The mind-body health connection is the idea that our health is determined holistically by our mind and our body. Our thoughts and emotions can impact our physical health, and our physical health can impact our emotions and cognitions. Thus, when addressing wellness, we must understand this connection and address health on both fronts.
The Autonomic Nervous System
In order to understand how our bodies and brains are connected, it is important to understand our autonomic nervous system. The autonomic nervous system is responsible for bodily functions that are not consciously directed, such as our breathing, heartbeat, and digestion. The autonomic nervous system can be in an activated (sympathetic) state or in a relaxed (parasympathetic) state. When our autonomic nervous system is in an activated state, our bodies are perceiving a threat and we are in what is commonly known as “fight or flight” mode. During this activated state our heart rate increases, our muscles tense up, and adrenaline floods our body. The relaxed or parasympathetic state is when we enter a healing and recovery state. Our bodies are relaxed and no perceived threat is felt.
Why do we get stuck in the “Fight or Flight” Mode?
Ideally, we want our bodies to enter the parasympathetic state once a perceived threat is resolved. However, many of us get stuck in an activated or sympathetic state despite there being no perceived threat present. We are in a constant state of stress and struggle to enter into the parasympathetic state. This can have devastating effects on our bodies (Chiang et al., 2018). A potential reason why this is the case has to do with the health of our nervous system.
What is the Vagus Nerve and Vagal Tone?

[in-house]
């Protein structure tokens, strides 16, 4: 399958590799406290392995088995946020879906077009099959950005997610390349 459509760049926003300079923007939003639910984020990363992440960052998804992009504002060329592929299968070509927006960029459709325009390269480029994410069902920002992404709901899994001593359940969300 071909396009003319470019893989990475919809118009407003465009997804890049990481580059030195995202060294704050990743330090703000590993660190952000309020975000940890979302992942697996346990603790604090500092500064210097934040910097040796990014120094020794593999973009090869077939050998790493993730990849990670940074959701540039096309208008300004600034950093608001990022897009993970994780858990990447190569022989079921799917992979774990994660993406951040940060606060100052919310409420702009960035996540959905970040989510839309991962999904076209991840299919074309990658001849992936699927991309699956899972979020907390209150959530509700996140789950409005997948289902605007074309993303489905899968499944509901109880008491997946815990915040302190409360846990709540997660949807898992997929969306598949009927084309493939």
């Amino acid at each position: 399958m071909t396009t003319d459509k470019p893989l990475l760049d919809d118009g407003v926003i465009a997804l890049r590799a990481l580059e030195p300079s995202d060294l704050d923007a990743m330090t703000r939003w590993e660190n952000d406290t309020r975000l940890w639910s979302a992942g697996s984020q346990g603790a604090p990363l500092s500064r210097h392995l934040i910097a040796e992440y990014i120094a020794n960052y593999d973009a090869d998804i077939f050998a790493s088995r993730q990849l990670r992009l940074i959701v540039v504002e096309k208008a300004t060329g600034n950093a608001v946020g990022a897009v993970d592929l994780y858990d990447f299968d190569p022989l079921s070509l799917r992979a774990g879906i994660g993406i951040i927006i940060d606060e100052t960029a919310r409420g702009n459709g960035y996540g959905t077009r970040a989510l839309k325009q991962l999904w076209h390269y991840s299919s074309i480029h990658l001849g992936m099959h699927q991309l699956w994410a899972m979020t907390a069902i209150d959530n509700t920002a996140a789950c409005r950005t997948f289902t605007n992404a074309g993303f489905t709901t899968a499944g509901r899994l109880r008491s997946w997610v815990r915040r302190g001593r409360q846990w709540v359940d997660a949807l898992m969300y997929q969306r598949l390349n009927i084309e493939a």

The vagus nerve serves as a pathway for the parasympathetic nervous system, contributing to our relaxation, healing, and recovery. The vagus nerve connects our brain down to our abdomen while branching out to other organs such as the ears, throat, lungs, and heart. A healthy vagus nerve means your body can healthily switch out of the sympathetic state into the parasympathetic state. Researchers determine how healthy our vagus nerve is functioning by measuring what is known as our “vagal tone.” Vagal tone uses heart-rate variability (HRV) which is the measurement of time between heartbeats. A healthy vagal tone is one with a high HRV. This is because a higher HRV leads to a faster recovery time. The negative impacts of poor vagal tone include anxiety, hypertension, and IBS.
How to strengthen the vagal tone?
Improving the health of our vagal tone can help improve our overall wellbeing. Research has shown that a healthy vagal tone can lead to better emotional regulation including adaptive emotional regulation strategies such as reappraisal and acceptance (Edwards et Pinna, 2020; Porges et al., 1994). This means a better ability to manage stress.
Recent research has shown practical ways to improve your vagus nerve health. Slow-and-deep breathing has been shown to improve vagal tone and thus improve symptoms of anxiety (Magnon et al., 2021). Research has also shown that brief and daily mindfulness activities can improve vagal-tone health and reduce mental fatigue and increase vigor (Balconi et al., 2018).
By practicing mindfulness, deep breathing, and focusing on toning your vagus nerve, we can see real improvements in our stress management and overall well-being.